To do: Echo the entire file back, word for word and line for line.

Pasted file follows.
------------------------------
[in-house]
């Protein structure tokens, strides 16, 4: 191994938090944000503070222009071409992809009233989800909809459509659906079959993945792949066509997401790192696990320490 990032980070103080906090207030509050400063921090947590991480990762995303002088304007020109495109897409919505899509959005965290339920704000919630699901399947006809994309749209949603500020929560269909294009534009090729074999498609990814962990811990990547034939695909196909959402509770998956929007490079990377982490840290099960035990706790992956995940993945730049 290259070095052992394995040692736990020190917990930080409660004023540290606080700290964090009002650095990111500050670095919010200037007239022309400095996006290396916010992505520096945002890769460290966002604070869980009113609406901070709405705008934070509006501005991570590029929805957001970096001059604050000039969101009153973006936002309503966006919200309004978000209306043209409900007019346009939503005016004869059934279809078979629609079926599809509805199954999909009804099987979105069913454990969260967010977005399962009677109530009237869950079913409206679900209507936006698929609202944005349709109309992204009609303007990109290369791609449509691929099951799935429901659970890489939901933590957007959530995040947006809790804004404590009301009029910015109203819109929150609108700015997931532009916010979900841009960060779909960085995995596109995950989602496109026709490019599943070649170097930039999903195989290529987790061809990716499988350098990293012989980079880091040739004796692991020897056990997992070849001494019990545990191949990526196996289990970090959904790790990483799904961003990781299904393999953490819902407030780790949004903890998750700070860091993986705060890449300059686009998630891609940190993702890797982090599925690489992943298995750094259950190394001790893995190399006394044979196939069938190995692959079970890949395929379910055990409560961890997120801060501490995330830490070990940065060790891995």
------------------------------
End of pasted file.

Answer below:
[in-house]
């Protein structure tokens, strides 16, 4: 191994938090944000503070222009071409992809009233989800909809459509659906079959993945792949066509997401790192696990320490 990032980070103080906090207030509050400063921090947590991480990762995303002088304007020109495109897409919505899509959005965290339920704000919630699901399947006809994309749209949603500020929560269909294009534009090729074999498609990814962990811990990547034939695909196909959402509770998956929007490079990377982490840290099960035990706790992956995940993945730049 290259070095052992394995040692736990020190917990930080409660004023540290606080700290964090009002650095990111500050670095919010200037007239022309400095996006290396916010992505520096945002890769460290966002604070869980009113609406901070709405705008934070509006501005991570590029929805957001970096001059604050000039969101009153973006936002309503966006919200309004978000209306043209409900007019346009939503005016004869059934279809078979629609079926599809509805199954999909009804099987979105069913454990969260967010977005399962009677109530009237869950079913409206679900209507936006698929609202944005349709109309992204009609303007990109290369791609449509691929099951799935429901659970890489939901933590957007959530995040947006809790804004404590009301009029910015109203819109929150609108700015997931532009916010979900841009960060779909960085995995596109995950989602496109026709490019599943070649170097930039999903195989290529987790061809990716499988350098990293012989980079880091040739004796692991020897056990997992070849001494019990545990191949990526196996289990970090959904790790990483799904961003990781299904393999953490819902407030780790949004903890998750700070860091993986705060890449300059686009998630891609940190993702890797982090599925690489992943298995750094259950190394001790893995190399006394044979196939069938190995692959079970890949395929379910055990409560961890997120801060501490995330830490070990940065060790891995």